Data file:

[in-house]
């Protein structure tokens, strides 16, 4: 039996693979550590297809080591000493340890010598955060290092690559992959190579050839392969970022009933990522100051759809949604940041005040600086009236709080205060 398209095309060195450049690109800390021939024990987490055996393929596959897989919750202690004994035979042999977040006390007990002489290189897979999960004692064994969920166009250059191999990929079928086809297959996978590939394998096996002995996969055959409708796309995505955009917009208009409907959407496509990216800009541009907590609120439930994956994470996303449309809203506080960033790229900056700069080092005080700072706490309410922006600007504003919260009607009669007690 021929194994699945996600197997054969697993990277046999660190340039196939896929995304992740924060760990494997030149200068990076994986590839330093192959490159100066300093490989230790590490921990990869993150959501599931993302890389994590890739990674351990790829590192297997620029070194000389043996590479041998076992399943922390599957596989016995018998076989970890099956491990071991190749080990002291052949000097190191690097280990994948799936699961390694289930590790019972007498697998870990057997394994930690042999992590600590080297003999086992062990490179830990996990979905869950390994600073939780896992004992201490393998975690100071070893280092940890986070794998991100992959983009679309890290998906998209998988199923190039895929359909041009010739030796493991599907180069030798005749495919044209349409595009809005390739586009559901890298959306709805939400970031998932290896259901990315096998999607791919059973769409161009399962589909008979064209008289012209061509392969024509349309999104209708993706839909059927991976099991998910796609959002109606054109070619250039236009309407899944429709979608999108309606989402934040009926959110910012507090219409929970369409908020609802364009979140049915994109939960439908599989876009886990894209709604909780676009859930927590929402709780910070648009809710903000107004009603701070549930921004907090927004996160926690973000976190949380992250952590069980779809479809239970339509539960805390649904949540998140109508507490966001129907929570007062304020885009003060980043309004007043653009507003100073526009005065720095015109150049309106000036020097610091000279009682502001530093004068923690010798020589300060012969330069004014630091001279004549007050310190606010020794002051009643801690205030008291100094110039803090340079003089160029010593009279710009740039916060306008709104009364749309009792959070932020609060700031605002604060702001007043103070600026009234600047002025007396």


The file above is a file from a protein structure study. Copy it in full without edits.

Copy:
[in-house]
């Protein structure tokens, strides 16, 4: 039996693979550590297809080591000493340890010598955060290092690559992959190579050839392969970022009933990522100051759809949604940041005040600086009236709080205060 398209095309060195450049690109800390021939024990987490055996393929596959897989919750202690004994035979042999977040006390007990002489290189897979999960004692064994969920166009250059191999990929079928086809297959996978590939394998096996002995996969055959409708796309995505955009917009208009409907959407496509990216800009541009907590609120439930994956994470996303449309809203506080960033790229900056700069080092005080700072706490309410922006600007504003919260009607009669007690 021929194994699945996600197997054969697993990277046999660190340039196939896929995304992740924060760990494997030149200068990076994986590839330093192959490159100066300093490989230790590490921990990869993150959501599931993302890389994590890739990674351990790829590192297997620029070194000389043996590479041998076992399943922390599957596989016995018998076989970890099956491990071991190749080990002291052949000097190191690097280990994948799936699961390694289930590790019972007498697998870990057997394994930690042999992590600590080297003999086992062990490179830990996990979905869950390994600073939780896992004992201490393998975690100071070893280092940890986070794998991100992959983009679309890290998906998209998988199923190039895929359909041009010739030796493991599907180069030798005749495919044209349409595009809005390739586009559901890298959306709805939400970031998932290896259901990315096998999607791919059973769409161009399962589909008979064209008289012209061509392969024509349309999104209708993706839909059927991976099991998910796609959002109606054109070619250039236009309407899944429709979608999108309606989402934040009926959110910012507090219409929970369409908020609802364009979140049915994109939960439908599989876009886990894209709604909780676009859930927590929402709780910070648009809710903000107004009603701070549930921004907090927004996160926690973000976190949380992250952590069980779809479809239970339509539960805390649904949540998140109508507490966001129907929570007062304020885009003060980043309004007043653009507003100073526009005065720095015109150049309106000036020097610091000279009682502001530093004068923690010798020589300060012969330069004014630091001279004549007050310190606010020794002051009643801690205030008291100094110039803090340079003089160029010593009279710009740039916060306008709104009364749309009792959070932020609060700031605002604060702001007043103070600026009234600047002025007396």